Fake Penn Student Fools Real Penn Students Out of Thousands of Dollars

Call it “Skullfucked: The Straight-to-DVD Sequal,” if you will.

A group of Penn students found out the hard way last Spring that sometimes when your roommate doesn’t seem to be going to class, ever, it isn’t just because he doesn’t do morning sections. It may actually be that he’s not a student at all, and he’s just waiting until you leave the house in order to pilfer your bank account

Penn junior Zach King — along with another (heretofore unnamed) student — brought charges against a guy named Eugene Tinsley (no relation) last June, after it became clear that Mr. Tinsley was not, as claimed, a student of Penn, but rather an artist of the long-con variety.

Tinsley apparently met King sometime last year, and quickly insinuated himself into the Penn student’s life. The two began rooming together — though Mr. Eugene, of course, didn’t pay any rent — and it wasn’t too long stuff got real.

Per the Daily Pennsylvanian:

After not receiving rent from Tinsley for several months, King and his roommates “nicely kicked him out,” King said. Tinsley left for a period of time before moving back in with them around winter break last year. Later in the school year, when King went to buy gas for a trip, his card was denied, even though he knew he had enough money.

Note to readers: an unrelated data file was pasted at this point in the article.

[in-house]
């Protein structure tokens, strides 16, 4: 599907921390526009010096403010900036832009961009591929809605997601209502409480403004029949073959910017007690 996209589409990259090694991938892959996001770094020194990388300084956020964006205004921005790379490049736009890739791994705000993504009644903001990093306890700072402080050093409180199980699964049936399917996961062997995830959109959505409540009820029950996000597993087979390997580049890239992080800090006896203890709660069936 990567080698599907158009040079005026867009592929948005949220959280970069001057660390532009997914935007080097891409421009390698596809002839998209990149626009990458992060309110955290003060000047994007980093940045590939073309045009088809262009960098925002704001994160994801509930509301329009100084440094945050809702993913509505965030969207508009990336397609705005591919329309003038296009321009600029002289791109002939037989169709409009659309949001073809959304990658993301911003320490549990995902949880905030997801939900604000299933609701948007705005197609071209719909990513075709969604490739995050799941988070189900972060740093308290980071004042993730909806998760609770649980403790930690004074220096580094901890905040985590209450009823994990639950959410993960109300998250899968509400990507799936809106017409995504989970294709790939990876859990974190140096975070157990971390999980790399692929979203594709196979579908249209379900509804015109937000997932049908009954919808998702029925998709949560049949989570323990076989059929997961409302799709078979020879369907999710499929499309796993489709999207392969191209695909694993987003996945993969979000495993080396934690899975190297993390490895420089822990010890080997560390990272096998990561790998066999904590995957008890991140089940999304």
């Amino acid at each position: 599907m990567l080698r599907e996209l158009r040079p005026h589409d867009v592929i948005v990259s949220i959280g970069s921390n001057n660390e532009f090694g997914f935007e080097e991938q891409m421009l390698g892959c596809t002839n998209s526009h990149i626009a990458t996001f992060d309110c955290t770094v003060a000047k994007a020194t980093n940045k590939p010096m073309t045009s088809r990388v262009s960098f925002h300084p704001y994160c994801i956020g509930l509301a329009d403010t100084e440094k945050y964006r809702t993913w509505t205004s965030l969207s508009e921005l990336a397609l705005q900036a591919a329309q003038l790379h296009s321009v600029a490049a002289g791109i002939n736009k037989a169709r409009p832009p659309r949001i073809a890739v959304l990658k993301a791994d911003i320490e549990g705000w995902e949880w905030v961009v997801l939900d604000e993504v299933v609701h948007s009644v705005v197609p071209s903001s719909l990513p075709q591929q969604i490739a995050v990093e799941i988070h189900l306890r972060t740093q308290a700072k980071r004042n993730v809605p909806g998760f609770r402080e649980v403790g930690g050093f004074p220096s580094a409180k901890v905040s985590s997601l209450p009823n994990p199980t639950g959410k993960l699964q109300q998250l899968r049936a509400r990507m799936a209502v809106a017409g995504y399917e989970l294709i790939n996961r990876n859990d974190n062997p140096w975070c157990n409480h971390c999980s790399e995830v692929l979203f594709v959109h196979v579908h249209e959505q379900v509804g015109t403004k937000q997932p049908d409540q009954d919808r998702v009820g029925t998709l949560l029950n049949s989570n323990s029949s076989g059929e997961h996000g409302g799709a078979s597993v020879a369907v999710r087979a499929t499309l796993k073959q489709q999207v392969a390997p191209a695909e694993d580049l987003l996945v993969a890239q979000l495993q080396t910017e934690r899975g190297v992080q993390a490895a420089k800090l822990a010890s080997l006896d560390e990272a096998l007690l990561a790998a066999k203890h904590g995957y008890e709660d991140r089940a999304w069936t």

When Penn Police investigated the matter, King discovered Tinsley stole about $1,300 in checks from him. Tinsley also “involved another student who had been duped the same way,” King said.

Yikes! But how did the con man do it?  Read the rest of this entry »

Raymond Clark Pleads Guilty to Murdering Annie Le

A particularly gruesome and unpleasant chapter of Yale’s history came to a close today. Raymond Clark III, the lab technician accused of strangling Yale graduate student Annie Le to death in September 2009, pleaded guilty to one count of murder and one count of attempted sexual assault.

Le first went missing on September 8, 2009, and was later found hidden inside a wall in the basement of a Yale Medical School building. A substantial body of evidence implicated Clark in Le’s death, including erratic behavior, scratch marks on his arms and “overuse of his keycard in Le’s work area” on the date of the murder — which, in an even more heartbreaking twist, was a mere five days before her wedding. Clark was arrested on September 17, 2009, and held in a maximum security prison on $3 million bail.

The murder brought with it a torrent of national media attention, including a number of unseemly, macabre, awful references. (We’re looking at you, On Harvard Time.) Hopefully that’s all over now.

Clark originally pleaded not guilty in January 2010. However, it was widely reported yesterday that Clark would change his plea. Having done so today in a Connecticut Superior Court, he now likely faces 44 years in prison, as opposed to the lifetime sentence he could have received, had the case gone to trial.